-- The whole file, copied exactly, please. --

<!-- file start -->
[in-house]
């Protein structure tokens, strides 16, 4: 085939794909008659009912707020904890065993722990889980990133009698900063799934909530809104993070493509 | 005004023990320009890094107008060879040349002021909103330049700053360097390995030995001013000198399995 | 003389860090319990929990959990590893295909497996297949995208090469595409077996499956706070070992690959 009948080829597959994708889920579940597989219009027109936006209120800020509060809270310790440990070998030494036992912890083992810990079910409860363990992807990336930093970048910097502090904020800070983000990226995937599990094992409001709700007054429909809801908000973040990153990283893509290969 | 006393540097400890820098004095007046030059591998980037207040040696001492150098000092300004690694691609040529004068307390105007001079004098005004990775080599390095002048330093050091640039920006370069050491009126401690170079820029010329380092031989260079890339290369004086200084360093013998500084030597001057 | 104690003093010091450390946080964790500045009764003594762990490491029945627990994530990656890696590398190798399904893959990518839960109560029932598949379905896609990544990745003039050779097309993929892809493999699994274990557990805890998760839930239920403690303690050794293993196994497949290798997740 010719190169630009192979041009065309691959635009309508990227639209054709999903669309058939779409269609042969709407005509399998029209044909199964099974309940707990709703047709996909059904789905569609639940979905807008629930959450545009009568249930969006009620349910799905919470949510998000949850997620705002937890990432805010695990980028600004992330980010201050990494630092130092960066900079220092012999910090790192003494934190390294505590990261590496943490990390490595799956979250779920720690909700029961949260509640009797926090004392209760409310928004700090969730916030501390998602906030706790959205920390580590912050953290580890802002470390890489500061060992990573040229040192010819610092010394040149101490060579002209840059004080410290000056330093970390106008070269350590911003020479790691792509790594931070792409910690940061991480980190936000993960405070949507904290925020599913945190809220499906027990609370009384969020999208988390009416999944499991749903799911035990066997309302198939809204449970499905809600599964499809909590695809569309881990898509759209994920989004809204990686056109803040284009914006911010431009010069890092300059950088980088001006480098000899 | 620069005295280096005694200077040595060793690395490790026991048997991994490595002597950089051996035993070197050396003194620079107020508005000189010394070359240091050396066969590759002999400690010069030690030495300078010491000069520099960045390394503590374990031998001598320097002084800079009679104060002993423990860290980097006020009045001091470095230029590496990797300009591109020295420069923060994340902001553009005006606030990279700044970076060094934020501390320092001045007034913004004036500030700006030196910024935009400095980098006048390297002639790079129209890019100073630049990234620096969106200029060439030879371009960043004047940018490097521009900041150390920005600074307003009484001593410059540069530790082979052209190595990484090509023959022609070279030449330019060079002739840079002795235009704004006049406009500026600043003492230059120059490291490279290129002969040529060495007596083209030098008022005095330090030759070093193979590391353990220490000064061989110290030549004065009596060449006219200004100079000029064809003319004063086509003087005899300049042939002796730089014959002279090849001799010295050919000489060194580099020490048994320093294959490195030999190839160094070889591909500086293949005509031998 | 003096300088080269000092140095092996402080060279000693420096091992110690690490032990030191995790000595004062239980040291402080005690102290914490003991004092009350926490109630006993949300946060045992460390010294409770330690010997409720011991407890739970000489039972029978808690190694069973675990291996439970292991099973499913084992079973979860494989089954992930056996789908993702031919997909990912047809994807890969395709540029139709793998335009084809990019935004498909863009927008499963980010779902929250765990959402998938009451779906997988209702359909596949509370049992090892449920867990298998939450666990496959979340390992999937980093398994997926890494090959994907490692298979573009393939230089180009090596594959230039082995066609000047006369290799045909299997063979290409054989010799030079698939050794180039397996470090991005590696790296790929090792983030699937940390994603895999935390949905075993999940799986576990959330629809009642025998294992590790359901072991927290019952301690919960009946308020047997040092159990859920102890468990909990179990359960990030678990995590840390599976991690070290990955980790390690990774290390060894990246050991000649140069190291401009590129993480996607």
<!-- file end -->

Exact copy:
[in-house]
């Protein structure tokens, strides 16, 4: 085939794909008659009912707020904890065993722990889980990133009698900063799934909530809104993070493509 | 005004023990320009890094107008060879040349002021909103330049700053360097390995030995001013000198399995 | 003389860090319990929990959990590893295909497996297949995208090469595409077996499956706070070992690959 009948080829597959994708889920579940597989219009027109936006209120800020509060809270310790440990070998030494036992912890083992810990079910409860363990992807990336930093970048910097502090904020800070983000990226995937599990094992409001709700007054429909809801908000973040990153990283893509290969 | 006393540097400890820098004095007046030059591998980037207040040696001492150098000092300004690694691609040529004068307390105007001079004098005004990775080599390095002048330093050091640039920006370069050491009126401690170079820029010329380092031989260079890339290369004086200084360093013998500084030597001057 | 104690003093010091450390946080964790500045009764003594762990490491029945627990994530990656890696590398190798399904893959990518839960109560029932598949379905896609990544990745003039050779097309993929892809493999699994274990557990805890998760839930239920403690303690050794293993196994497949290798997740 010719190169630009192979041009065309691959635009309508990227639209054709999903669309058939779409269609042969709407005509399998029209044909199964099974309940707990709703047709996909059904789905569609639940979905807008629930959450545009009568249930969006009620349910799905919470949510998000949850997620705002937890990432805010695990980028600004992330980010201050990494630092130092960066900079220092012999910090790192003494934190390294505590990261590496943490990390490595799956979250779920720690909700029961949260509640009797926090004392209760409310928004700090969730916030501390998602906030706790959205920390580590912050953290580890802002470390890489500061060992990573040229040192010819610092010394040149101490060579002209840059004080410290000056330093970390106008070269350590911003020479790691792509790594931070792409910690940061991480980190936000993960405070949507904290925020599913945190809220499906027990609370009384969020999208988390009416999944499991749903799911035990066997309302198939809204449970499905809600599964499809909590695809569309881990898509759209994920989004809204990686056109803040284009914006911010431009010069890092300059950088980088001006480098000899 | 620069005295280096005694200077040595060793690395490790026991048997991994490595002597950089051996035993070197050396003194620079107020508005000189010394070359240091050396066969590759002999400690010069030690030495300078010491000069520099960045390394503590374990031998001598320097002084800079009679104060002993423990860290980097006020009045001091470095230029590496990797300009591109020295420069923060994340902001553009005006606030990279700044970076060094934020501390320092001045007034913004004036500030700006030196910024935009400095980098006048390297002639790079129209890019100073630049990234620096969106200029060439030879371009960043004047940018490097521009900041150390920005600074307003009484001593410059540069530790082979052209190595990484090509023959022609070279030449330019060079002739840079002795235009704004006049406009500026600043003492230059120059490291490279290129002969040529060495007596083209030098008022005095330090030759070093193979590391353990220490000064061989110290030549004065009596060449006219200004100079000029064809003319004063086509003087005899300049042939002796730089014959002279090849001799010295050919000489060194580099020490048994320093294959490195030999190839160094070889591909500086293949005509031998 | 003096300088080269000092140095092996402080060279000693420096091992110690690490032990030191995790000595004062239980040291402080005690102290914490003991004092009350926490109630006993949300946060045992460390010294409770330690010997409720011991407890739970000489039972029978808690190694069973675990291996439970292991099973499913084992079973979860494989089954992930056996789908993702031919997909990912047809994807890969395709540029139709793998335009084809990019935004498909863009927008499963980010779902929250765990959402998938009451779906997988209702359909596949509370049992090892449920867990298998939450666990496959979340390992999937980093398994997926890494090959994907490692298979573009393939230089180009090596594959230039082995066609000047006369290799045909299997063979290409054989010799030079698939050794180039397996470090991005590696790296790929090792983030699937940390994603895999935390949905075993999940799986576990959330629809009642025998294992590790359901072991927290019952301690919960009946308020047997040092159990859920102890468990909990179990359960990030678990995590840390599976991690070290990955980790390690990774290390060894990246050991000649140069190291401009590129993480996607």